Even after Kraków was no longer capital, it remained an extremely prominent city, as is demonstrated by the fact that the Polish kings were crowned in Wawel Cathedral.


The official language of Ukraine is Ukrainian (Ukrainian: українська мова , [ukrajin’s’ka mova]). In the 2001 census, about 29% of people in Ukraine said that they consider Russian to be their main language. These two East Slavic languages are similar in some ways but different in other ways. [8]

Ukraine is divided into 24 oblasts and one Autonomous Republic of Crimea.

The largest cities in Ukraine are:

    (from the late 9th century was the capital of Kyivan Rusthe capital of Ukraine since the restoration of independent Ukrainian state in 1919) (was the capital of Ukraine in 1919—1934)

The name "Ukraine" (u-krayina) is variously interpreted as "edge" or "borderland", but this was proved false. Language specialists are still searching for the true meaning of the word. [9]

It was first used in reference to a core part of the territory of Kyivan Rus in the 12th century. In English, Ukraine was usually used as "the Ukraine". But after 1991, adding "the" is no longer correct.

Ancient times Edit

Many different tribes lived on the territory of modern Ukraine since pre-historical times. Most historians believe that the Great Steppe at the North of the Black Sea was a homeland of all Indo-European and Indo-Iranian languages. Some believe it was also a birthplace of the whole Caucasian race. Wends, Goths, Huns, Sclaveni, Avars and other tribes and tribal groups fought among themselves, joined unions, terminated and assimilated each other.

By the middle of 4th century AD Antes joined other tribes and established a state under their rule. Their state fell under the pressure of Avars in 602 AD and their name was longer mentioned. Since the 7th century over 10 tribal groups joined under the name "Slavs" and made their own state named Rus. The chronicles mention three centers which formed this state: Kuyavia (Kyiv land with Kyiv itself), Slavia (Novgorod land) and Artania (exact location unknown).

Historians still argue about whether Kyiv was founded by Slavs themselves, or they just captured the Khazar fortress which was located on the bank of the Dnieper river, but since the 10th century, it became the capital of the largest and most powerful state in Europe.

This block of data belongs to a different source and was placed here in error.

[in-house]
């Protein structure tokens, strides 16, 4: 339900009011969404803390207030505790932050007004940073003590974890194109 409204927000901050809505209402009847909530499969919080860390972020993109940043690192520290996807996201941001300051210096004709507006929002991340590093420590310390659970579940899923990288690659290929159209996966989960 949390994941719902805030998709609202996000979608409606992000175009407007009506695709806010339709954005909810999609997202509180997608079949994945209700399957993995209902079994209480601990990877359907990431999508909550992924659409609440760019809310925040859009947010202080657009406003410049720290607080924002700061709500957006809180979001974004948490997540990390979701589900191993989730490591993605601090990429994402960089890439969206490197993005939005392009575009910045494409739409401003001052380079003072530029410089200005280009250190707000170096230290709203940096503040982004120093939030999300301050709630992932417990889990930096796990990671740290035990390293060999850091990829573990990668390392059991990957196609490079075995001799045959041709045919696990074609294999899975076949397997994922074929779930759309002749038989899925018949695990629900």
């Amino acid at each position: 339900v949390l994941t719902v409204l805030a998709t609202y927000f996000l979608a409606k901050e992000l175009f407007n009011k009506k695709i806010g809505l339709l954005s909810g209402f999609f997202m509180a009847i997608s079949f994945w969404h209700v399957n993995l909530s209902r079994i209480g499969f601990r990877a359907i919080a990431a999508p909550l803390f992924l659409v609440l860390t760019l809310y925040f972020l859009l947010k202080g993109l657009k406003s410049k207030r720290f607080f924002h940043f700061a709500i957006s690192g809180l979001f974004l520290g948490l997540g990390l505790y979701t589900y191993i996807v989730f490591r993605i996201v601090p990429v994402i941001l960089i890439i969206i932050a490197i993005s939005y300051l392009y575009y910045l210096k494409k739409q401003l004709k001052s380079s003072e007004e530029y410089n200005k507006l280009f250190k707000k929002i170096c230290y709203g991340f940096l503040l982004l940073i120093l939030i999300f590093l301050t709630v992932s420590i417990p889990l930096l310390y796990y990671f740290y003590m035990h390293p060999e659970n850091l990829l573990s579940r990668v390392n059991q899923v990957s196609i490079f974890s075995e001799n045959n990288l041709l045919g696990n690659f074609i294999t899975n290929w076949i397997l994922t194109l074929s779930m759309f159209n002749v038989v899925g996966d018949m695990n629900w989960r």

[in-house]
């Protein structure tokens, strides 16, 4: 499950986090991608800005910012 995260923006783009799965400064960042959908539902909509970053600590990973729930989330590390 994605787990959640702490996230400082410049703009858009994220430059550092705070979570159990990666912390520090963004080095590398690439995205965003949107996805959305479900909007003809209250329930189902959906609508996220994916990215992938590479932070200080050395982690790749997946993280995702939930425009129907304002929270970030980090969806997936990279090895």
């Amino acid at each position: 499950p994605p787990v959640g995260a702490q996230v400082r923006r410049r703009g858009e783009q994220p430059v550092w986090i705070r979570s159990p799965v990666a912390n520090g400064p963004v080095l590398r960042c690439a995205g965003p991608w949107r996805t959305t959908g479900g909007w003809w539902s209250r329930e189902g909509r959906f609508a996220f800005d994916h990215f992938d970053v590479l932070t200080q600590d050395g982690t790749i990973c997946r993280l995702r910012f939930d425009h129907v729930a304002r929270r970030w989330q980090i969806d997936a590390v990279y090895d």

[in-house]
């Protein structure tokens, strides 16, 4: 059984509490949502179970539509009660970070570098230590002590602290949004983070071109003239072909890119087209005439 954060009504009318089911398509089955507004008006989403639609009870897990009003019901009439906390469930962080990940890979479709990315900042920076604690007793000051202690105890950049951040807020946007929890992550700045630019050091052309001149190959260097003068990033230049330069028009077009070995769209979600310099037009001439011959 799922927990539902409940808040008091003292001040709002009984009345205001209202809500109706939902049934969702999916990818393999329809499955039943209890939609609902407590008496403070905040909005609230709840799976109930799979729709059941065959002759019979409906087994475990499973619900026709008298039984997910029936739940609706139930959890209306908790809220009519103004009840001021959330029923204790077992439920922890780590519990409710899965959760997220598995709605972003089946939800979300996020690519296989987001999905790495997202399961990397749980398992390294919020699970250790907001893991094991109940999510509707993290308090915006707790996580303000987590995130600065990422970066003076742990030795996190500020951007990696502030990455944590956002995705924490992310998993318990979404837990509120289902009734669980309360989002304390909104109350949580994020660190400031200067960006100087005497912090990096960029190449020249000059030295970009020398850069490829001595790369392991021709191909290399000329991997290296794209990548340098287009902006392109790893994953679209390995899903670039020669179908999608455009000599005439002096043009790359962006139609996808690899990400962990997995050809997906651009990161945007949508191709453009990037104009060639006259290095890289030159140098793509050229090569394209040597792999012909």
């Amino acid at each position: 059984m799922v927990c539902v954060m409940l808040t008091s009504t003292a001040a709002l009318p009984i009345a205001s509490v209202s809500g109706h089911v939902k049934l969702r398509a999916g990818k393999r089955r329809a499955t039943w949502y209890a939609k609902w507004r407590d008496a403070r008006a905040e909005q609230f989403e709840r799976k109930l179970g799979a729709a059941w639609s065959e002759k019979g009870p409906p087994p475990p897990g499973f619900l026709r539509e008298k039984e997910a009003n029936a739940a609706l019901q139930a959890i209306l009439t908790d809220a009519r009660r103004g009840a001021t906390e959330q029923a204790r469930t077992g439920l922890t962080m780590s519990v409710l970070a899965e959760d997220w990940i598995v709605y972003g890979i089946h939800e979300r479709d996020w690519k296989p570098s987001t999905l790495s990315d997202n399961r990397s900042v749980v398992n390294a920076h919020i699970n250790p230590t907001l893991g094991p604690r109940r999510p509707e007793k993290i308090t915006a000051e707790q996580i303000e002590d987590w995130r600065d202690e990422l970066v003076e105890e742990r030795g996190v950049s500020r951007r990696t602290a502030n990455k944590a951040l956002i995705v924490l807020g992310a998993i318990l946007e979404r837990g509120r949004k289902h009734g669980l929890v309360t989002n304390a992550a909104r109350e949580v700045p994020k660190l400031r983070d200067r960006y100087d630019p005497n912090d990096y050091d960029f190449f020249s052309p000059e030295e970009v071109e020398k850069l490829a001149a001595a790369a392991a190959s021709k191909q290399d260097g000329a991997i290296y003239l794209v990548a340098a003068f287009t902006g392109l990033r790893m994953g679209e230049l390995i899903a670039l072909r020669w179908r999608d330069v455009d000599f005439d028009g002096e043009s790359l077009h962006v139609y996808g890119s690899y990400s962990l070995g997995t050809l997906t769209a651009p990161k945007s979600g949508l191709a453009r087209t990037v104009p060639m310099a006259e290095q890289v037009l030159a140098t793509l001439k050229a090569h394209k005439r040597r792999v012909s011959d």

Kyivan Rus Edit

Kyivan Rus, is the medieval state of Eastern Slavs. [10] Established by the Slavic with the help of the Varangian squads whose force was used to integrate separate tribes and their lands into one powerful state. Varangian princes, who ruled Rus from its first years were gradually assimilated by natives, but the dynasty started by semy-legendary Ririk survived and continued to govern their separate principalities even after the collapse of Rus.

At an early stage of its existence Rus destroyed such powerful states as the Khazar Khaganate and Old Great Bulgaria. Rus princes successfully fought against the Byzantine Empire, whose emperors had to pay tribute to them. Rus' finally disintegrated into separate principalities.

In the reign of Volodymyr the Great (980-1015) the Kyivan State almost finished its expansion. It occupied the territory from Peipus, Ladoga and Onega lakes in the north to the river Don, Ros, Sula, Southern Bug in the south, from the Dniester, the Carpathians, the Neman, Western Dvina River in the west to the Volga and the Oka River in the east, its area became about 800,000 km 2 . Although some of his predecessors already accepted Christianity for themselves, Vladimir decided to convert the entire population of the state to the new religion. Partially with the help of Byzantine missionaries preachers, partly by the brutal violence, he finally made all Kyiv population to be baptized. For this action, the Ukrainian, and later the Russian Orthodox Churches canonized him under the name of Vladimir the Baptist.

During the reign of Yaroslav the Wise, (1019–1054), Rus reached the zenith of its cultural development and military power. Rus raised the prestige of Eastern Slavs in Europe, improved the international significance of Kyiv. Rus influenced the political relations in all of Europe, Western Asia, and in the Middle East. Kyivan princes supported the political, economic, dynastic relations with France, Sweden, England, Poland, Hungary, Norway, Byzantium.

The Rus state also ruled non-Slavic people (Finno-Ugric population of the North, Turkic of the East and South, Balts of the West etc.). Those people gradually assimilated with the Slavs, and with each other, establishing a framework for the future emergence of three new Eastern-Slavic peoples.

The Kyivan State was an eastern outpost of European Christendom, it kept the movement of nomad hordes to the West, and reduced their onslaught against Byzantium and Central European countries.